Illustration: two swans facing one another


No one asks after the swans.

Past the dark night, beneath boughs
of red flowers I am yet to name, I look over
and wonder where the light travels to.

There is a bridge here, curving, to
walk on when we are slow, exhausted.
In the deep night with its threaded silver
we are still laughing. Later, I sit and wonder

who that was, laughing. I am sure
this story wasn’t sad the first time I
said it. It wasn’t funny either, it was just

who I was. Two hours since I can see
what changed—a vanished bird—yet
who I was still remains, debris stitched

into my skin, thirteen puncture hole
reminders of how we never really removed
the masked screens, not even when we were

eating, not even when the crowds thinned,
not even when I was on a trapeze, for an
audience of six. Long past,

I am twisting my fingers, eking out the flesh,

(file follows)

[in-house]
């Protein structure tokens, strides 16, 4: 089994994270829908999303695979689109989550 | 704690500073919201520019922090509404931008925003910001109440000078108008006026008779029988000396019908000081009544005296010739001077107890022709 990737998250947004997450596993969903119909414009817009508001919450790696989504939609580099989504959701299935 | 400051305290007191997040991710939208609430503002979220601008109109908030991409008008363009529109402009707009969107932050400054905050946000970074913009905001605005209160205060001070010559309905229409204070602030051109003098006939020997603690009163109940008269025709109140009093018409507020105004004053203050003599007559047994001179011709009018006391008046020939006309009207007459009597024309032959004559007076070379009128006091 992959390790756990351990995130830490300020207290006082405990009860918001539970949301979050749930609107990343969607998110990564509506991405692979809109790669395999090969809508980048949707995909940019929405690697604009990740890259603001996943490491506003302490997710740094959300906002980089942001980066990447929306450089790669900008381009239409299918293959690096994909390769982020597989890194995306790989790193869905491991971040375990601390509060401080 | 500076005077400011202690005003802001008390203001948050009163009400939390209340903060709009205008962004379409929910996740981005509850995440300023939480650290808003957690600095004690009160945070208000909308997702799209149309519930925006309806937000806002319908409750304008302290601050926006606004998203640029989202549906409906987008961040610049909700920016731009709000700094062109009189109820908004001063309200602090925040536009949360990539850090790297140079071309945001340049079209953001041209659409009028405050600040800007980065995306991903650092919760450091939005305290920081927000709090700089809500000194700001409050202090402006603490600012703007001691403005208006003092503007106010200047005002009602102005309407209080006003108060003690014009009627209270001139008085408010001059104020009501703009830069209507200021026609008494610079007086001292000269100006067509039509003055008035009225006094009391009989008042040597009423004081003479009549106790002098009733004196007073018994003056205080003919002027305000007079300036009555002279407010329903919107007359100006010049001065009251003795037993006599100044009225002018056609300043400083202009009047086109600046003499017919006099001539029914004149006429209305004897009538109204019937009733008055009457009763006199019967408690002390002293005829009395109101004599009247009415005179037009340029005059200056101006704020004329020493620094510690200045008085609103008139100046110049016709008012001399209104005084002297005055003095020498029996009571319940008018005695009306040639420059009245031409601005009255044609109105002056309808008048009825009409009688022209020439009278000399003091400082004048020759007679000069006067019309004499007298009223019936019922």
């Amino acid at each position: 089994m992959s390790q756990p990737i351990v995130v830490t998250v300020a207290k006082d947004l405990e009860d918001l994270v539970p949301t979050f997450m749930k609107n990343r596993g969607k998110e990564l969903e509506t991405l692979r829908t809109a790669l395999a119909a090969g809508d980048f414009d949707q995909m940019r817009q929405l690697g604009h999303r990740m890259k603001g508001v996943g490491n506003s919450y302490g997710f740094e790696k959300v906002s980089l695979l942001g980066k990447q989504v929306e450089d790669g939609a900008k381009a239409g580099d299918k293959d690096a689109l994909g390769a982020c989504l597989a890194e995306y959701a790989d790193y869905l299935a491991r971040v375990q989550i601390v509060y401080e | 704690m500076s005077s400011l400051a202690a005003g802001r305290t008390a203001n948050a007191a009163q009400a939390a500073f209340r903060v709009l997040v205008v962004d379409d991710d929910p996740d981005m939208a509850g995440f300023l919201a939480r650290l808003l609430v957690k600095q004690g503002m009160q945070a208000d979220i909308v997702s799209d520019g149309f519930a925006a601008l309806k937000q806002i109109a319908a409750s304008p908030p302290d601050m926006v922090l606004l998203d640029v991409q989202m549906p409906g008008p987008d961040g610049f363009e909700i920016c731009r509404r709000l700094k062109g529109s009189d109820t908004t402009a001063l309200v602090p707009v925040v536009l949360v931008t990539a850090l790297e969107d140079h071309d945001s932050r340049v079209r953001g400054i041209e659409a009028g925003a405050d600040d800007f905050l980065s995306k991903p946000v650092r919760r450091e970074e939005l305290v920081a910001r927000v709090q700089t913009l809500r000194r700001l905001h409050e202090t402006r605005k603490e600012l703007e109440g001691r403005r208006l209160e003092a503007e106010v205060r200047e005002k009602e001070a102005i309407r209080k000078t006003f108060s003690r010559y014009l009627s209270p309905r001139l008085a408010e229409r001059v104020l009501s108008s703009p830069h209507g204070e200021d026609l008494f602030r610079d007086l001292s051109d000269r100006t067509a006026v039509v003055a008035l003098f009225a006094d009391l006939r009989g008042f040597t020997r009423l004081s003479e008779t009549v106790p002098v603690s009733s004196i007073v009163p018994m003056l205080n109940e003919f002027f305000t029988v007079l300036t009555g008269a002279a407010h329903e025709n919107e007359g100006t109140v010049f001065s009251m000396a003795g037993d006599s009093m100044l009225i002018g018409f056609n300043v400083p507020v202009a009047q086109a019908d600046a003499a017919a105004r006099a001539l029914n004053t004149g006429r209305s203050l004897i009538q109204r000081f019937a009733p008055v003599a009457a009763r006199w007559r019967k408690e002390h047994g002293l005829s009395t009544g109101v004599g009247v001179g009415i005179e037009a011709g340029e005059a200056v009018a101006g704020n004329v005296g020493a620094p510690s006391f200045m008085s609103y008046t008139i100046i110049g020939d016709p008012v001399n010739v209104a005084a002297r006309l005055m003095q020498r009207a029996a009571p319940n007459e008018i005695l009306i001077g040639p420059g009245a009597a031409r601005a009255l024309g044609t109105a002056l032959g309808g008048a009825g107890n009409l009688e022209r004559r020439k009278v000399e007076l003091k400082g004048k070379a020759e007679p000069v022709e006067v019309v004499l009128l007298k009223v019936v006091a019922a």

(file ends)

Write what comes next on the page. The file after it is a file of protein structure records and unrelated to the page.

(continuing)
turning them deep and hollow like bird
bones, thinking of what went wrong, what can

be right. The moon shifts shape. The bird

is still in the waters, an eternal performer,
dancing without knowledge of the dance,
the watchers, the cool stillness of the waters.

Illustration: leaves floating on water looking as though they are falling through outer space

Stuti Pachisia is a doctoral student and poet based out of Cambridge, UK and Calcutta, India. Her previous work has been published in The Rialto, Capsule Stories, The Seventh Wave, Reach Out & Beyond, The Alipore Post, Cleaver Magazine and Scroll. In 2020, she was a finalist for the prestigious Srinivas Rayaprol Poetry Prize, a national award for Indian poets. Twitter: @steewtweets

Swan and Water illustrations by C.B. Auder.

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